The cost of a chiropractic session can start at about $35 in some parts of the country and can go up to about $200. To put this into perspective, practitioners in small private practices may charge on the lower end of the scale ($35–$55), while those in more elaborate offices in high-rent neighborhoods, as well as those who work through large medical groups or hospitals, may charge on the higher end of the scale. On average, many patients in cities and areas with a higher cost of living can expect pay in the middle ($60–$145) range. On the upper end of the scale ($150–$200), you may get a chiropractor in a big city who is well known for his or her expertise working in a specific specialty, such as sports medicine, or you may find a chiropractor who is willing to come to your home or office for the session in this upper range.
Keep in mind that first-time diagnostic sessions can be longer and more intensive than follow-up visits, thus adding to the price tag. Specific technologies and treatments can be charged separately, so be sure to ask your chiropractor exactly what is included in the cost up front and any extras you need to know about.
The good news is that some of the costs of chiropractic services may be covered under your health insurance plan. Therefore, it’s worth finding out what qualifies under your insurance policy in advance, and if you do have benefits for this form of treatment, you’ll want to find out which chiropractors are part of your plan’s network, since using in-network providers can help you try to keep your out-of-pocket costs to a minimum. (Note that Medicare covers some chiropractic treatments for people who quality, so check with your specific plan guidelines.)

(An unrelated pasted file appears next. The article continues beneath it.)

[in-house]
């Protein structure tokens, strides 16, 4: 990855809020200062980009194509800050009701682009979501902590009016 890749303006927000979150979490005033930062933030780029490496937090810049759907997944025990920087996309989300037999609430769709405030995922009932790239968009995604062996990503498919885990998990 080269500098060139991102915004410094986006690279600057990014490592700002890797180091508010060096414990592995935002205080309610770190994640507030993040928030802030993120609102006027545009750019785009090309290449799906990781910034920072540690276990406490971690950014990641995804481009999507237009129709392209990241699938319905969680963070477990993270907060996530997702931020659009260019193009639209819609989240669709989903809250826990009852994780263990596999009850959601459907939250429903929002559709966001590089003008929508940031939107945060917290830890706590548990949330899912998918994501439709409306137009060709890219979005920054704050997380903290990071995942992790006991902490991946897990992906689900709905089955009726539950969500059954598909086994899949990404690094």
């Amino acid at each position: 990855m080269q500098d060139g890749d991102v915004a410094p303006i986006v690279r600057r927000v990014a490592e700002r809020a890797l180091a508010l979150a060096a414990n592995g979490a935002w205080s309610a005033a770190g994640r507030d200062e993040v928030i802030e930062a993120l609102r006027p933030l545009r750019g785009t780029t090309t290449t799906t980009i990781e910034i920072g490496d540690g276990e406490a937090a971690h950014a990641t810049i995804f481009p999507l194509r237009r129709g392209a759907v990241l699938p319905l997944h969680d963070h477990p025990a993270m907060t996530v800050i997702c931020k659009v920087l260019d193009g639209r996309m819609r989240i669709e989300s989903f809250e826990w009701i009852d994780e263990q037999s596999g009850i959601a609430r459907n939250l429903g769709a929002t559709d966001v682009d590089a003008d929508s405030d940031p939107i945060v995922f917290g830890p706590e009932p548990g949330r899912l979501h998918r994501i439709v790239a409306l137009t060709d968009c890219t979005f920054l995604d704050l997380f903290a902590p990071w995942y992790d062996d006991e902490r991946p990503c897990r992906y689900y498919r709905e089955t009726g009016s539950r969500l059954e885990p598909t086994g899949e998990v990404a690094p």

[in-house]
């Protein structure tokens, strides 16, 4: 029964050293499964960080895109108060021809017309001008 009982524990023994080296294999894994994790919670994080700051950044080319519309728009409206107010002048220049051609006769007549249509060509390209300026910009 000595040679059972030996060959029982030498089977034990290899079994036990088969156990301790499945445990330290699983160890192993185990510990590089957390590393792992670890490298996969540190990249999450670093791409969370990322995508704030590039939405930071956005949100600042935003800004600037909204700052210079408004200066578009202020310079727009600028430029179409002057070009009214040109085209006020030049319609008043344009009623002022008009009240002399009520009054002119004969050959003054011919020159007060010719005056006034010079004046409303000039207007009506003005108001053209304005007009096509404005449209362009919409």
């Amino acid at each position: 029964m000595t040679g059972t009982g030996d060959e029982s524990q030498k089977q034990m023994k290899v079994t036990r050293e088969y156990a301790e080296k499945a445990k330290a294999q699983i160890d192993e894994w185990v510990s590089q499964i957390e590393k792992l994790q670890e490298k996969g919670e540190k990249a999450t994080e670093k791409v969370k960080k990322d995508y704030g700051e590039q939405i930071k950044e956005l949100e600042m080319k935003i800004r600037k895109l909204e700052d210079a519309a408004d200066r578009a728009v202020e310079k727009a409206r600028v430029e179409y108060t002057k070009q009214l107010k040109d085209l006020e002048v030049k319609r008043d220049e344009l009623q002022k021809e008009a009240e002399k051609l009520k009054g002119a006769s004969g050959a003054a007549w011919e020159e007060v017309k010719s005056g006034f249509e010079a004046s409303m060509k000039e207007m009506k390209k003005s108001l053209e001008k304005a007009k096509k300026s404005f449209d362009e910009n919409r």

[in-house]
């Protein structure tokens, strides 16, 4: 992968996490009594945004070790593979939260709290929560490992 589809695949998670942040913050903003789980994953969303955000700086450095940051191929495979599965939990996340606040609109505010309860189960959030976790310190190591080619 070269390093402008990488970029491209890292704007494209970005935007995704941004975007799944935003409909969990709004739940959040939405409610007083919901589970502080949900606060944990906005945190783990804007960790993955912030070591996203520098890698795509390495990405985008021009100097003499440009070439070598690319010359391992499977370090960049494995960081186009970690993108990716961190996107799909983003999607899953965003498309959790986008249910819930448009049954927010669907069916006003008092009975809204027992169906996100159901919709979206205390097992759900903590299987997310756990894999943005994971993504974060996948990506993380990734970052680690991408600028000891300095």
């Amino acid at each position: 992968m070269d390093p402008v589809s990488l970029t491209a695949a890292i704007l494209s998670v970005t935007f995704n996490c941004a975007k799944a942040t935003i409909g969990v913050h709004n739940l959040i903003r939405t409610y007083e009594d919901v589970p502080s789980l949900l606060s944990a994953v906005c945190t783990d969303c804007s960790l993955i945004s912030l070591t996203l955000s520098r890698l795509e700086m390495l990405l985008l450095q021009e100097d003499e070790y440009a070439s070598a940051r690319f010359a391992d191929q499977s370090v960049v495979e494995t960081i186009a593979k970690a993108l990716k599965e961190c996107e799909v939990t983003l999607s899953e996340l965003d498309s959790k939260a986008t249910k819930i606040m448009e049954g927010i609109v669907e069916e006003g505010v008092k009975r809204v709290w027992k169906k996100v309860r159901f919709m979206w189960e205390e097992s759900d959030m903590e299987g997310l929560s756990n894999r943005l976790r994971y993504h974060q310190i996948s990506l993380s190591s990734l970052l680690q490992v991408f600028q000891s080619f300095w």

If your chiropractor or diagnosis isn’t covered under your plan, or the practitioner doesn’t take insurance, one option to help manage the cost of a chiropractic session is to join a discount network that negotiates lower rates for members with participating providers. These are a growing trend to help Americans access more affordable care. For instance, Chiropractic Lifecare of America and ChiroHealthUSA are two such programs. Each charges about $50 a year in exchange for access to discounted rates on many services.
Some chiropractors may offer a discount for patients who contract with them for services over an extended period and/or pay for multiple sessions in advance. Some experts warn people to beware of committing too far in advance, especially since you won’t know for sure if you’ll be able to achieve your treatment goals. Therefore, it can be wiser to pay as you go along to make sure you are experiencing results and continue to want to pursue this treatment form.